7 Easy Tips for Running an Effective Worship Band Rehearsal

Music and faith have gone together hand in hand since the beginning of time. There are even references to performing musically in the Bible.

For instance, Psalm 71:23 states: “My lips will shout for joy when I sing praise to you—I whom you have delivered.”

So if you’re leading a worship band, you want to perform your best for Him. That means a ton of practice time.

Here are seven tips on running an effective worship band rehearsal and making the most of your time.

1. Arrive Early

A worship band is more than a group of musicians; it’s a group of friends. And when friends get together, they want to goof off and have fun.

That’s wonderful, and there should be plenty of time for that! But not at the cost of your rehearsal.

Arrive 15-30 minutes early to reconnect with your fellow church staff and band members. Take this time to form valuable, Godly connections with one another and offer words of encouragement.

2. Stick to a Schedule

One of the best ways to make the most of your time at worship practice is by setting a clear agenda. Start by creating a rehearsal schedule template you can use each week.

Set hard start and stop times for the practice and designate a few break times in between.

Then, within those set hours, dedicate a set amount of time for each song. You can give more time to difficult songs and less time to the songs you already know.

It’s also wise to leave a few minutes toward the end of a rehearsal for songs you’re still struggling with.

3. Come with a List of Songs Ready

“So…uh, what are we going to play?”

It’s something just about every worship band leader has heard (okay, or said) before. Nothing can derail worship practice faster than a lack of focus.

Practice shouldn’t be a time for brainstorming songs — it should be a time to practice songs you’ve already decided on.

Set up a shared document among the group members and have each member add some of his or her favorite songs. Then, go through the list and start to organize the list, allowing each band member to choose at least one song.

Voila! The guesswork of this Sunday’s worship service is gone!

4. Kick out the Jams

An expert runner isn’t going to run a 5K without warming up first, nor should a worship team perform before warming up their musical chops.

Spending the first bit of rehearsal warming up and jamming is a wonderful idea and can help you perform better.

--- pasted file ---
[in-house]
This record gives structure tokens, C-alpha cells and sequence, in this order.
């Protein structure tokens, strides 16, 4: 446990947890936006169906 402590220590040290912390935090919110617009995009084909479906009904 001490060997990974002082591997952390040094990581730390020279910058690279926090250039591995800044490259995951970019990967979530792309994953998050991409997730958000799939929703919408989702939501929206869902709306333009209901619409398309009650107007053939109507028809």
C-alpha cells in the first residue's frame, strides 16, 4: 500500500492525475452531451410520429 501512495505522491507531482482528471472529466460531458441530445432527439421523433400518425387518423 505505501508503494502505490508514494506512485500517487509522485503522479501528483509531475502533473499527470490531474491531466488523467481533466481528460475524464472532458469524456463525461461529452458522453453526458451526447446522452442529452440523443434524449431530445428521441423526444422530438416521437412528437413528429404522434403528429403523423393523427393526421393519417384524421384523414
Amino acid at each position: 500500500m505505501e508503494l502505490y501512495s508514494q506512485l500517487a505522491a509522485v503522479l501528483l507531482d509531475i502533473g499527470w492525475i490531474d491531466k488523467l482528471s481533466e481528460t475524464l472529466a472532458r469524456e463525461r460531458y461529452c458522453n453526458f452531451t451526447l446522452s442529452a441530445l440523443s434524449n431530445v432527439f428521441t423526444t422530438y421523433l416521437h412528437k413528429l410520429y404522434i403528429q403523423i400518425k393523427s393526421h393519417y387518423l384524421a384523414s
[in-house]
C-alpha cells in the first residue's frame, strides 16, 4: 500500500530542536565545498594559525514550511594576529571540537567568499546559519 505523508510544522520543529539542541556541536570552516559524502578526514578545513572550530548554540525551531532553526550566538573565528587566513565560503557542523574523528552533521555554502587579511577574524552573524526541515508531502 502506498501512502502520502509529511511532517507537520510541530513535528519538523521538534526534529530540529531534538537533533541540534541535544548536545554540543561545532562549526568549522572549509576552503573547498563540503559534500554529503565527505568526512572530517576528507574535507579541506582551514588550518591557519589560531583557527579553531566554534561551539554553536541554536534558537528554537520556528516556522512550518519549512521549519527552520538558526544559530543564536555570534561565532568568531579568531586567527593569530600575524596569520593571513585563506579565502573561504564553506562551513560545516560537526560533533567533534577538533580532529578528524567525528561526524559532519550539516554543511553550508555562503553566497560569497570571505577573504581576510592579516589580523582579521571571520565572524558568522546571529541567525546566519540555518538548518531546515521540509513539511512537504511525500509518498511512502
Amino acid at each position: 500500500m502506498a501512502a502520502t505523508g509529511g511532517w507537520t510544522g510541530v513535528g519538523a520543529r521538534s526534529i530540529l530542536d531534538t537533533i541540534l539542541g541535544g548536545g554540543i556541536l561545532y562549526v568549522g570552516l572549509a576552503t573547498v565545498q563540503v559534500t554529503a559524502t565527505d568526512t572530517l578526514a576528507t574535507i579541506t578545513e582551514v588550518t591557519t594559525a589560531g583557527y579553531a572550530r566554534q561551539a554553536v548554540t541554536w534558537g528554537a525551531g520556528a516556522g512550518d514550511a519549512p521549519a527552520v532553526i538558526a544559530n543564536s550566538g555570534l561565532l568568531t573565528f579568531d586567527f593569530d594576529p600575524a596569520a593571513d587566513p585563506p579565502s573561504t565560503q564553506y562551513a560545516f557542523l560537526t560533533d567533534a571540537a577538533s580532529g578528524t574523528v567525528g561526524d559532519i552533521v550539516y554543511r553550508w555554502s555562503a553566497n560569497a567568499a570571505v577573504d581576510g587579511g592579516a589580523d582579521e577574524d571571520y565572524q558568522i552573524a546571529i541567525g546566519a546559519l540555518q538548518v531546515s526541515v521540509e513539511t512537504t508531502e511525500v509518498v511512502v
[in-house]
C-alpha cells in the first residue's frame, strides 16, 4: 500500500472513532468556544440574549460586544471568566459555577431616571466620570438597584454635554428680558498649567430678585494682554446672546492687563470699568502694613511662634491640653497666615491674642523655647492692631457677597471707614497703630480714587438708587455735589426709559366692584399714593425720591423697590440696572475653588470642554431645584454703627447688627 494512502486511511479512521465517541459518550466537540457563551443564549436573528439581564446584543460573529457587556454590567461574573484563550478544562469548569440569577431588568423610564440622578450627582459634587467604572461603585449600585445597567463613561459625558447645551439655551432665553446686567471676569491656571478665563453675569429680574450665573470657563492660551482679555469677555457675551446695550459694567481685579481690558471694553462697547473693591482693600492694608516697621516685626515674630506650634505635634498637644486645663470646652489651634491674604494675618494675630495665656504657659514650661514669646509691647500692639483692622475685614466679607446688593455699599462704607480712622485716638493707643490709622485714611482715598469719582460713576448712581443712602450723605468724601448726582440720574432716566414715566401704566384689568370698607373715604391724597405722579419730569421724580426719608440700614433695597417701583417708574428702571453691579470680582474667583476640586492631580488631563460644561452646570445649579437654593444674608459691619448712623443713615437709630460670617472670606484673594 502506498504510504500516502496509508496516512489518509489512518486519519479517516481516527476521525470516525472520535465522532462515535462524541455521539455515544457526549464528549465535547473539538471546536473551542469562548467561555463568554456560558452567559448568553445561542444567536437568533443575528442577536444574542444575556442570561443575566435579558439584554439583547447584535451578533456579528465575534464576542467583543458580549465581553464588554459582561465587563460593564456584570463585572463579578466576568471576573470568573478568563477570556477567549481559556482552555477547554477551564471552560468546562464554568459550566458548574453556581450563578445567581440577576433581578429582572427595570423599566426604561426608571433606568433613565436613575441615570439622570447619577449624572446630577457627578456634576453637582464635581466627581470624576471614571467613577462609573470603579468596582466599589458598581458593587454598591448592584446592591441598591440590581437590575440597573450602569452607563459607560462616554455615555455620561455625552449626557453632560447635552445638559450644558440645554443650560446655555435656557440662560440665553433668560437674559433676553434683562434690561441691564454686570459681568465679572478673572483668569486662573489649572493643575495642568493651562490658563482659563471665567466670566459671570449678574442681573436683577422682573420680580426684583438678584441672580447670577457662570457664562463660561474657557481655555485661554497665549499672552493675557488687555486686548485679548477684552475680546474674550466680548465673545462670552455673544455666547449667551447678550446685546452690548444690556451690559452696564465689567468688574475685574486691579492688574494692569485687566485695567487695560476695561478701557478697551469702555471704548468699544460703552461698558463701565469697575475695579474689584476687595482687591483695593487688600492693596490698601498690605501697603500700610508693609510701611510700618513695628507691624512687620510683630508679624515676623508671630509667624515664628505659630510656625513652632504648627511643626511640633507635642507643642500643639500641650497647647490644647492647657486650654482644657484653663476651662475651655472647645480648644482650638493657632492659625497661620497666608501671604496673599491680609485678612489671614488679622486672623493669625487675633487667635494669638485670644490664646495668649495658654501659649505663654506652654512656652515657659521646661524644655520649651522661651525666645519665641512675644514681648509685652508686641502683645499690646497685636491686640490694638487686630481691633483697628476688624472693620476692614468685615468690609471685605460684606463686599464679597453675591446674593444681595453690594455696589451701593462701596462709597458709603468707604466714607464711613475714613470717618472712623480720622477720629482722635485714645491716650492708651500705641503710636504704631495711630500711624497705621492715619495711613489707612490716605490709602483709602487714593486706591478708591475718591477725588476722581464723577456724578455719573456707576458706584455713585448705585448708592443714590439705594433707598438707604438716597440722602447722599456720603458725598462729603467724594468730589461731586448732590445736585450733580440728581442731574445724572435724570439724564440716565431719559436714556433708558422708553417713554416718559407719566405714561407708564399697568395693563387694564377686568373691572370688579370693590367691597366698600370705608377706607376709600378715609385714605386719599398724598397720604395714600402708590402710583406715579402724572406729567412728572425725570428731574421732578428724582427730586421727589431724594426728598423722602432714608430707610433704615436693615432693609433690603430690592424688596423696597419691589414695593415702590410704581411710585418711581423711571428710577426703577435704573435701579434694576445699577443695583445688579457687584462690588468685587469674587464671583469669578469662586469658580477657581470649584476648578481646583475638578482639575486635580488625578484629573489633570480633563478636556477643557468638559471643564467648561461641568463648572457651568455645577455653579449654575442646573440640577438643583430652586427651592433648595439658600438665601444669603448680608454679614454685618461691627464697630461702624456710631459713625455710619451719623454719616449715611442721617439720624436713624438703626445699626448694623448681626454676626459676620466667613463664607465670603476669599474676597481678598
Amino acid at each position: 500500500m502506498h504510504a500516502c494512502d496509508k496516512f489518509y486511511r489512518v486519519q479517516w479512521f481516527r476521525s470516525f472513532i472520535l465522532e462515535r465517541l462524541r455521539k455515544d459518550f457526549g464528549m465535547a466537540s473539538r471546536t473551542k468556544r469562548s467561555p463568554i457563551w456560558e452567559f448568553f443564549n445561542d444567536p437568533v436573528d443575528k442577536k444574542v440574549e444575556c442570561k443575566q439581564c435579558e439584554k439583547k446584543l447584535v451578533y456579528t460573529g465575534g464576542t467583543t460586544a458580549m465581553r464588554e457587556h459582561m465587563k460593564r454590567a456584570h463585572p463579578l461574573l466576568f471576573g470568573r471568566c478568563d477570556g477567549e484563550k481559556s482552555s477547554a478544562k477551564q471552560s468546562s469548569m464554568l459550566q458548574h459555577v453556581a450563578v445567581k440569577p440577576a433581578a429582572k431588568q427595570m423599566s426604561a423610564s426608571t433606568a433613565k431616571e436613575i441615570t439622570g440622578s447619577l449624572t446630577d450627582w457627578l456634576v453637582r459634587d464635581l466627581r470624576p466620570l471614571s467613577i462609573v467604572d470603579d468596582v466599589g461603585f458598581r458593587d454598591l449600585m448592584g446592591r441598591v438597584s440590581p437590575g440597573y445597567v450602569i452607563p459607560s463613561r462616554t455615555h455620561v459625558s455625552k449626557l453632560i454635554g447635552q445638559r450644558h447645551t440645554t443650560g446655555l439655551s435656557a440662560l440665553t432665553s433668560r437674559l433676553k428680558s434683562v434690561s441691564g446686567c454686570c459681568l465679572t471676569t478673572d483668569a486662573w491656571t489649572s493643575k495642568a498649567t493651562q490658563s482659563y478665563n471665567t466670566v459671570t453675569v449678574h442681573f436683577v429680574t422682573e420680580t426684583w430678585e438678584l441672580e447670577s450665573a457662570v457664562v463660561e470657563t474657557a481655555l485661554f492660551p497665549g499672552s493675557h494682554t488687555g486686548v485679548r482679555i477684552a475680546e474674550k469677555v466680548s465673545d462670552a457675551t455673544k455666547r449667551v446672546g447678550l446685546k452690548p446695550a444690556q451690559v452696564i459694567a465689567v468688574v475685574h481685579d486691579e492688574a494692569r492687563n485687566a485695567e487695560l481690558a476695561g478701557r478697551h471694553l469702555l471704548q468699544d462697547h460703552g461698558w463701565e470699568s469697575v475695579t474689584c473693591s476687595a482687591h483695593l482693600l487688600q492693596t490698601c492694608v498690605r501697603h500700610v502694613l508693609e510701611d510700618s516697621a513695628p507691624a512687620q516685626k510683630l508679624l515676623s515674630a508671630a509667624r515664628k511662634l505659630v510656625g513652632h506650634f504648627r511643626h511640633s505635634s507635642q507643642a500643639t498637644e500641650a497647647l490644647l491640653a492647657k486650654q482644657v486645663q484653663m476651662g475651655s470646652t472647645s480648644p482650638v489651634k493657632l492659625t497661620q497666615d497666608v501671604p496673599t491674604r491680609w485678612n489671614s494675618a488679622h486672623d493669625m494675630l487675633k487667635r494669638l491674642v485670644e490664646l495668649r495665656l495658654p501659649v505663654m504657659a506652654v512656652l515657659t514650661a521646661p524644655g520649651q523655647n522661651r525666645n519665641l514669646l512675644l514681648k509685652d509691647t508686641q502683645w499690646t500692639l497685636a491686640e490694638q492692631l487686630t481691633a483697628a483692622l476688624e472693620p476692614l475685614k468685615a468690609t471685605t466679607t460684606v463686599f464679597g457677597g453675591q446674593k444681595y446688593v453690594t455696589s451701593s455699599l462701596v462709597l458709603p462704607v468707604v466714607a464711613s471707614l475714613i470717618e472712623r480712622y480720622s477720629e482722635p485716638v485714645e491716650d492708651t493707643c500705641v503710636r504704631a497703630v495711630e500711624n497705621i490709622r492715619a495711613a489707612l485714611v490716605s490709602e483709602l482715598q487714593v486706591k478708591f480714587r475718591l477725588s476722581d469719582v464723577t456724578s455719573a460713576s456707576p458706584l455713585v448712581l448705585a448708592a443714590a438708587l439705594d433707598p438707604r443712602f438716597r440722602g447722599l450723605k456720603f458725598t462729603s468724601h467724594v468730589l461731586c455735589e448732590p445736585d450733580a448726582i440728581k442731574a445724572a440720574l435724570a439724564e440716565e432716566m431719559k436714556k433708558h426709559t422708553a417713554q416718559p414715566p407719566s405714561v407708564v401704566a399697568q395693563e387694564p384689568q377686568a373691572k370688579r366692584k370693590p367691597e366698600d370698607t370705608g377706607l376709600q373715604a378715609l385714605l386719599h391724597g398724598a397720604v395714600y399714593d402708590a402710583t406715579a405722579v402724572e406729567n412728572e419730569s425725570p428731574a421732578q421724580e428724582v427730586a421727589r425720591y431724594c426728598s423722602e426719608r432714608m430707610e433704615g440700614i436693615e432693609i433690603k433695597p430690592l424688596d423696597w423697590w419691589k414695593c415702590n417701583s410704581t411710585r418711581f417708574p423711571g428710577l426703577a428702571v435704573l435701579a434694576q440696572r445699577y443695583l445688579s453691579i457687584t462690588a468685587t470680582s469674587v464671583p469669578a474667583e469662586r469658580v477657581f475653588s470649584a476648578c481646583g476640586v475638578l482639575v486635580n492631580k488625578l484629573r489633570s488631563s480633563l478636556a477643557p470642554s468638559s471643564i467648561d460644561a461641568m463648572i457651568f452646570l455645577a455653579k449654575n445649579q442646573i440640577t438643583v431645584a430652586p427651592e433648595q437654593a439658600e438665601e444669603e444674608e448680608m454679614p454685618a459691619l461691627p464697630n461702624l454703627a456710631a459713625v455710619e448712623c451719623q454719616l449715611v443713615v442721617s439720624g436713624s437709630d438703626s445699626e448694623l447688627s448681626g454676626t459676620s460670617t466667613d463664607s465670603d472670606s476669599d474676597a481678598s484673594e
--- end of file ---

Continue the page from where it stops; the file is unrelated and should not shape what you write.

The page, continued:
It gives each team member time to connect with their fellow musicians while preparing for the practice ahead.

5. Practice with the Sound System

Church acoustics can be a tough thing to get the hang of. To make sure you’ll sound great on Sunday, try practicing with the sound system on.

Note that this will require someone to learn the soundboard or some assistance from your friendly local sound engineer, so be sure to include them on schedules and emails.

6. Set Expectations Early On

A worship group is a team. Everyone has their own unique yet equally important roles to fill. If one part of that team isn’t living up to their end of the bargain, the whole team suffers.

Set clear, purpose-driven worship team guidelines from the get-go to keep everyone on the same page. Let them know what you’ll expect in terms of conduct and rehearsal.

7. Give It up to Him

At the end of the day, only one thing matters: your purpose for playing.

Make sure that you’re giving all glory to the Father above. Give all glory to Him through song and spirit.

Lead your team in prayer to open and close each worship practice to start and end on a positive note.

Running a Worship Band Doesn’t Have to Be Tough

A worship band is the heart of the church. Through song, you’ll lead your congregation in praise of God and bring glory to Him.

And with these tips in tow, your band rehearsals should go smoother than ever!

Want to make sure you sound as great as possible? Get in touch about our awesome AV services. From flat-fee services like tune-ups to more in-depth help like building a rig, we want to help you sing His praises like never before.